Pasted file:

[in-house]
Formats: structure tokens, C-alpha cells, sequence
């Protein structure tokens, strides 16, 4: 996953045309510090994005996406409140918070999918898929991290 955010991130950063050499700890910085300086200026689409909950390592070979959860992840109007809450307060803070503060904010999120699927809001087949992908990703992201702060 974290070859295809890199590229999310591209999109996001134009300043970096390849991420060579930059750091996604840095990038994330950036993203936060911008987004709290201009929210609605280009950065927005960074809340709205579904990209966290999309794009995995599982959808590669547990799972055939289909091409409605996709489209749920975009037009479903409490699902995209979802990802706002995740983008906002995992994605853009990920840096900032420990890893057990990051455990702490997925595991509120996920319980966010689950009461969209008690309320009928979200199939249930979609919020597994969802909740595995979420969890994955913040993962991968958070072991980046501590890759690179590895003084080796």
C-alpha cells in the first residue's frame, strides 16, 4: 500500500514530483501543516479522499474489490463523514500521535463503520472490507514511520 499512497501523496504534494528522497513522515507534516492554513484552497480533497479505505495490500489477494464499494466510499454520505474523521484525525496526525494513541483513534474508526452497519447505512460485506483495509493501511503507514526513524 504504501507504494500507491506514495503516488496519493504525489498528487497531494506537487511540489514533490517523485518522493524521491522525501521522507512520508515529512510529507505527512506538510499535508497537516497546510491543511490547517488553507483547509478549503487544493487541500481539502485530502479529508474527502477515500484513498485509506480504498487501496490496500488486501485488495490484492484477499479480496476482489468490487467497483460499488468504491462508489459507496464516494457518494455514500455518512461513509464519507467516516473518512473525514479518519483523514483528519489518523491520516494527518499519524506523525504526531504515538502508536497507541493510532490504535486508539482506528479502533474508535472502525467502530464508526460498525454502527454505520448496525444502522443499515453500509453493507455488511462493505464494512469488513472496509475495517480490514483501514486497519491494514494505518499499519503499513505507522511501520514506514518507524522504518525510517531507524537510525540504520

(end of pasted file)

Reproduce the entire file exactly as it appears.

[in-house]
Formats: structure tokens, C-alpha cells, sequence
């Protein structure tokens, strides 16, 4: 996953045309510090994005996406409140918070999918898929991290 955010991130950063050499700890910085300086200026689409909950390592070979959860992840109007809450307060803070503060904010999120699927809001087949992908990703992201702060 974290070859295809890199590229999310591209999109996001134009300043970096390849991420060579930059750091996604840095990038994330950036993203936060911008987004709290201009929210609605280009950065927005960074809340709205579904990209966290999309794009995995599982959808590669547990799972055939289909091409409605996709489209749920975009037009479903409490699902995209979802990802706002995740983008906002995992994605853009990920840096900032420990890893057990990051455990702490997925595991509120996920319980966010689950009461969209008690309320009928979200199939249930979609919020597994969802909740595995979420969890994955913040993962991968958070072991980046501590890759690179590895003084080796």
C-alpha cells in the first residue's frame, strides 16, 4: 500500500514530483501543516479522499474489490463523514500521535463503520472490507514511520 499512497501523496504534494528522497513522515507534516492554513484552497480533497479505505495490500489477494464499494466510499454520505474523521484525525496526525494513541483513534474508526452497519447505512460485506483495509493501511503507514526513524 504504501507504494500507491506514495503516488496519493504525489498528487497531494506537487511540489514533490517523485518522493524521491522525501521522507512520508515529512510529507505527512506538510499535508497537516497546510491543511490547517488553507483547509478549503487544493487541500481539502485530502479529508474527502477515500484513498485509506480504498487501496490496500488486501485488495490484492484477499479480496476482489468490487467497483460499488468504491462508489459507496464516494457518494455514500455518512461513509464519507467516516473518512473525514479518519483523514483528519489518523491520516494527518499519524506523525504526531504515538502508536497507541493510532490504535486508539482506528479502533474508535472502525467502530464508526460498525454502527454505520448496525444502522443499515453500509453493507455488511462493505464494512469488513472496509475495517480490514483501514486497519491494514494505518499499519503499513505507522511501520514506514518507524522504518525510517531507524537510525540504520